Russia’s Upper House Authorizes Aerial Operations in Syria
by Stephen Lendman
Following Russia’s announcement, Syrian media said it came in response to President Bashar al-Assad’s request, asking Putin’s help to fight Islamic State terrorists.
On Wednesday, Russia’s upper house Federation Council unanimously approved using air power to fight ISIS and other takfiri terrorists in Syria - responding to Putin’s request, parliamentary authorization a constitutional requirement.
Putin observes Russian and international law principles - unlike Obama and other US presidents operating ad libitum, circumventing the law, doing whatever they please at their own discretion, ruling like despots, terrorizing nations ruthlessly.
Russian Presidential Administration Chief of Staff Sergei Ivanov explained Putin’s move, saying:
“We’re talking exclusively about operations of Russia’s Air Force, as our president has already said, the use of armed forces on the ground theater of military operations is excluded.”
“The military goal of the operations is exclusively air support of the Syrian government forces in their fight against the Islamic State.”
“I would like to inform you that the president of the Syrian Arab Republic turned to the leadership of our country with a request to provide military assistance, so we may say that terrorism needs to be fought, efforts need to be combined, but it is still necessary to observe the norms of international law.”
“First and, probably, the most important, we are talking about Syria alone, and we are not talking about reaching some foreign policy goals, satisfying some ambitions which our western partners accuse us of, we are talking about Russia's national interests alone.”
Russia intends acting in full compliance with international law, Ivanov stressed, unlike how America operates - by its own rules alone, consistently violating rule of law principles, norms and standards.
Russian operations will be temporary, their timeline and tactics not explained - “for obvious reasons,” said Ivanov, adding:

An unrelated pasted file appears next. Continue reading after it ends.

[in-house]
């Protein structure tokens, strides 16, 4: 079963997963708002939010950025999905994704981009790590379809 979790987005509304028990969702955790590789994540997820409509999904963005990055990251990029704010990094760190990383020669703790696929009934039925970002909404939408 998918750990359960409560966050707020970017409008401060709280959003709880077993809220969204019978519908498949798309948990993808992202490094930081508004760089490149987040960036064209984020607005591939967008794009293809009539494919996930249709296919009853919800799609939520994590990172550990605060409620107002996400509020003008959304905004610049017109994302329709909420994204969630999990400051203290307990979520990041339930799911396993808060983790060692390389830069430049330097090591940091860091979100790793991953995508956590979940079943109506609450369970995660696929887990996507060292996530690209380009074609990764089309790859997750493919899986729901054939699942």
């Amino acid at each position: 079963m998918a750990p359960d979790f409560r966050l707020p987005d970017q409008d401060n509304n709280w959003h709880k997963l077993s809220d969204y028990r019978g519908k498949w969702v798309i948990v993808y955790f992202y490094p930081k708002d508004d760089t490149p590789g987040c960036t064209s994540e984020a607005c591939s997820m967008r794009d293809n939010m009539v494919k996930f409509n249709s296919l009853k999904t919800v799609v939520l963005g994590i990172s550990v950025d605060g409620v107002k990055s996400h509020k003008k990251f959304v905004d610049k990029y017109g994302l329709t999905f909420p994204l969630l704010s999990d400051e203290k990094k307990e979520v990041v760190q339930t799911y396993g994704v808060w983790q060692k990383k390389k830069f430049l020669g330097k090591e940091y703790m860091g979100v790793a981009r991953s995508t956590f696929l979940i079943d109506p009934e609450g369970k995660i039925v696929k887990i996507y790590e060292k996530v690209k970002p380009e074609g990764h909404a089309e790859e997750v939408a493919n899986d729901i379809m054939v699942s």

“(T)he the United States…is launching airstrikes on the territory of Syria and Iraq, and maybe other Middle Eastern States. Recently France has joined the same analogous actions.”
“Australia and a number of other countries are talking about the same thing…I would like to note…these actions are being carried out in circumvention of international law.”
Russia’s lower house State Duma International Affairs Committee head Konstantin Kosachev said “(w)e would not risk getting stuck in a long conflict and threaten the lives of our troops. The operation is aerial only. Certainly in coordination with the ground operation of the Syrian army.”
Media scoundrels responded to the latest development as expected. They’ll be plenty more to come ahead.
The New York Times
headlined “Russia Approves Using Forces Abroad Amid Buildup in Syria,” instead of saying only aerial operations are intended to support Assad’s ground forces battle ISIS and other tarfiri terrorists.
The Times claimed Moscow’s move appears “another step toward (its) troops joining the fight in Syria,” citing unnamed US “officials,” deliberately distorting Putin’s intentions.
It misstated Ivanov explaining Russian operations will be temporary - not for “an open-ended period,” as The Times reported.
It demeaned Russia’s upper house disgracefully, calling it “a rubber stamp” body.
The Washington Post
headlined “Russia’s legislature authorizes Putin to use military force in Syria” - claiming it “likely complicates Western policy toward” Assad and ISIS elements, failing to explain it represents a potential game-changer, a real anti-terrorist campaign, polar opposite Washington’s phony one, supporting what it claims to be fighting.
The Wall Street Journal
stressed how Russia’s move puts it “at odds with Washington…a major complication to Western efforts in the region…”
Moscow’s direct involvement is significant, very much a possible game-changer, indeed complicating Washington’s imperial agenda.
Putin intends confronting its ISIS foot soldiers, wanting them soundly defeated - precisely the opposite of US intentions, supporting them to ravage countries where they deployed.
Iran and Iraq praised Putin’s move. How Washington responds remains to be seen. Russian Middle East Institute head Evgeny Satanovsky said he’s “not waiting for any reaction from the West, and (he’s) not particularly interested in it.”
“There will be cries, hysterics, then there will be realpolitik and maybe understanding.”
As of now, a whole new scenario is about to unfold in Syria and perhaps Iraq. The ideal outcome would be to mortally wound America’s regional imperial project. The safety and welfare of millions of people throughout the region depend on it.
Stephen Lendman lives in Chicago. He can be reached at email@example.com.
His new book as editor and contributor is titled "Flashpoint in Ukraine: US Drive for Hegemony Risks WW III."
Visit his blog site at sjlendman.blogspot.com.
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